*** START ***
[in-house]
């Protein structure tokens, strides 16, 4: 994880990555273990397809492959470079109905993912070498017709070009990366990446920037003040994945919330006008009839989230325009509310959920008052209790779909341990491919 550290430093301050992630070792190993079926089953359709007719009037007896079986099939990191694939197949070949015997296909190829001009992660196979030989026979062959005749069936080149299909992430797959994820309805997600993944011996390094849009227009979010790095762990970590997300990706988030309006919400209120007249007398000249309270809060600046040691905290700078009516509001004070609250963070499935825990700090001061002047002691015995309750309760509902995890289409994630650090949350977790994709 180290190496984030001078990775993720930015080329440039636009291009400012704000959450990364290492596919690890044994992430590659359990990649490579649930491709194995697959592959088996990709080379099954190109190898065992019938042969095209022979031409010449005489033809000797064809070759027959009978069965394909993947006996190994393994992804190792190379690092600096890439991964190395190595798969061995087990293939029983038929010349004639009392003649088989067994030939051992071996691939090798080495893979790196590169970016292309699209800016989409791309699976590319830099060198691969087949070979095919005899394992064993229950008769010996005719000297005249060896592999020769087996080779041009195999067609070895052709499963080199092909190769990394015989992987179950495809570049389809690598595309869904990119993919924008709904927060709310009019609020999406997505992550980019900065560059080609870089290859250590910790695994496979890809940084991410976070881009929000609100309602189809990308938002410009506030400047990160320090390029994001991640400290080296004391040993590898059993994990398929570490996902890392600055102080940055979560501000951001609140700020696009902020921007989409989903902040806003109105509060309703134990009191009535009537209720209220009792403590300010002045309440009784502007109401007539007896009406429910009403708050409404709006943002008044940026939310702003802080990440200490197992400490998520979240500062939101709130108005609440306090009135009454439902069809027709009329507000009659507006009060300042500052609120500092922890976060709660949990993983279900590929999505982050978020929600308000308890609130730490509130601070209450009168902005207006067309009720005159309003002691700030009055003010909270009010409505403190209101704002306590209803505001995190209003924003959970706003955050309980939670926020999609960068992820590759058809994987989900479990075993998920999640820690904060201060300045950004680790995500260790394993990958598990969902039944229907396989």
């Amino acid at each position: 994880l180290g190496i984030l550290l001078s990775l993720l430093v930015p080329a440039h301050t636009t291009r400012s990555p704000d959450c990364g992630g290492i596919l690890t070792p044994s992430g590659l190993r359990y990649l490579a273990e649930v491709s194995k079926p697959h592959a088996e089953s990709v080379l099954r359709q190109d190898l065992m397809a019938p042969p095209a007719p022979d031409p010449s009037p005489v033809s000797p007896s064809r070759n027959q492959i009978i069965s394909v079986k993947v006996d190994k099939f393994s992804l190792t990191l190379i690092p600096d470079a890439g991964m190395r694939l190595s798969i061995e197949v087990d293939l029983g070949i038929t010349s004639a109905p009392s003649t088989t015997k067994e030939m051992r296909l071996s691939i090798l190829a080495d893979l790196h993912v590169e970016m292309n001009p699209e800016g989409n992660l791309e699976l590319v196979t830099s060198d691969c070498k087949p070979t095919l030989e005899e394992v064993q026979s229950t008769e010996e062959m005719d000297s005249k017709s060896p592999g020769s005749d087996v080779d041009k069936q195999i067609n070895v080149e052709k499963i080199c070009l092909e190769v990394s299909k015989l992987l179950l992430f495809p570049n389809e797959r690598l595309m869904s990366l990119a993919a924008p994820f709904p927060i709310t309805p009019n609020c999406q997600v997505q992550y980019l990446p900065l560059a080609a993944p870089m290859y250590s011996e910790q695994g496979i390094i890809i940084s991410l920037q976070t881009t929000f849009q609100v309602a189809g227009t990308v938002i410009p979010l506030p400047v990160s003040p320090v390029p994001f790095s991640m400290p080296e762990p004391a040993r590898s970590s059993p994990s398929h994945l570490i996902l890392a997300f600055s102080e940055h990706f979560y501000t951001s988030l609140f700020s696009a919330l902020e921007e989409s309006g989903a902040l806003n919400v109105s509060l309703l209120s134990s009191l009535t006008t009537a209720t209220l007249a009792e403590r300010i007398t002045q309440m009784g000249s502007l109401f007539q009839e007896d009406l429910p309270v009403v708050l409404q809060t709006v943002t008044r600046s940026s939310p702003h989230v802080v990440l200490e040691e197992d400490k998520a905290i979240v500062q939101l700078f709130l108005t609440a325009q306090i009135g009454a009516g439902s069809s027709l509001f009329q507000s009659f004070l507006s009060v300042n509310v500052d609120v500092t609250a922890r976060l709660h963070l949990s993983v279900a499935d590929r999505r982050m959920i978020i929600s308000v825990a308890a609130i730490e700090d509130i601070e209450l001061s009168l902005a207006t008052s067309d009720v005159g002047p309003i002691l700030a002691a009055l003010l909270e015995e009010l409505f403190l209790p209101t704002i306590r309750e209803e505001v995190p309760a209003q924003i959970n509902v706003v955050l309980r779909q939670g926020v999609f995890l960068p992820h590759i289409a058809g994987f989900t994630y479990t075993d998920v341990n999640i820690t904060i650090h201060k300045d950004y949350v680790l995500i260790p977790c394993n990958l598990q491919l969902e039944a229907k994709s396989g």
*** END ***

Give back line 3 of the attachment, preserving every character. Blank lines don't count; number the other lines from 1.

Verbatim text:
């Amino acid at each position: 994880l180290g190496i984030l550290l001078s990775l993720l430093v930015p080329a440039h301050t636009t291009r400012s990555p704000d959450c990364g992630g290492i596919l690890t070792p044994s992430g590659l190993r359990y990649l490579a273990e649930v491709s194995k079926p697959h592959a088996e089953s990709v080379l099954r359709q190109d190898l065992m397809a019938p042969p095209a007719p022979d031409p010449s009037p005489v033809s000797p007896s064809r070759n027959q492959i009978i069965s394909v079986k993947v006996d190994k099939f393994s992804l190792t990191l190379i690092p600096d470079a890439g991964m190395r694939l190595s798969i061995e197949v087990d293939l029983g070949i038929t010349s004639a109905p009392s003649t088989t015997k067994e030939m051992r296909l071996s691939i090798l190829a080495d893979l790196h993912v590169e970016m292309n001009p699209e800016g989409n992660l791309e699976l590319v196979t830099s060198d691969c070498k087949p070979t095919l030989e005899e394992v064993q026979s229950t008769e010996e062959m005719d000297s005249k017709s060896p592999g020769s005749d087996v080779d041009k069936q195999i067609n070895v080149e052709k499963i080199c070009l092909e190769v990394s299909k015989l992987l179950l992430f495809p570049n389809e797959r690598l595309m869904s990366l990119a993919a924008p994820f709904p927060i709310t309805p009019n609020c999406q997600v997505q992550y980019l990446p900065l560059a080609a993944p870089m290859y250590s011996e910790q695994g496979i390094i890809i940084s991410l920037q976070t881009t929000f849009q609100v309602a189809g227009t990308v938002i410009p979010l506030p400047v990160s003040p320090v390029p994001f790095s991640m400290p080296e762990p004391a040993r590898s970590s059993p994990s398929h994945l570490i996902l890392a997300f600055s102080e940055h990706f979560y501000t951001s988030l609140f700020s696009a919330l902020e921007e989409s309006g989903a902040l806003n919400v109105s509060l309703l209120s134990s009191l009535t006008t009537a209720t209220l007249a009792e403590r300010i007398t002045q309440m009784g000249s502007l109401f007539q009839e007896d009406l429910p309270v009403v708050l409404q809060t709006v943002t008044r600046s940026s939310p702003h989230v802080v990440l200490e040691e197992d400490k998520a905290i979240v500062q939101l700078f709130l108005t609440a325009q306090i009135g009454a009516g439902s069809s027709l509001f009329q507000s009659f004070l507006s009060v300042n509310v500052d609120v500092t609250a922890r976060l709660h963070l949990s993983v279900a499935d590929r999505r982050m959920i978020i929600s308000v825990a308890a609130i730490e700090d509130i601070e209450l001061s009168l902005a207006t008052s067309d009720v005159g002047p309003i002691l700030a002691a009055l003010l909270e015995e009010l409505f403190l209790p209101t704002i306590r309750e209803e505001v995190p309760a209003q924003i959970n509902v706003v955050l309980r779909q939670g926020v999609f995890l960068p992820h590759i289409a058809g994987f989900t994630y479990t075993d998920v341990n999640i820690t904060i650090h201060k300045d950004y949350v680790l995500i260790p977790c394993n990958l598990q491919l969902e039944a229907k994709s396989g």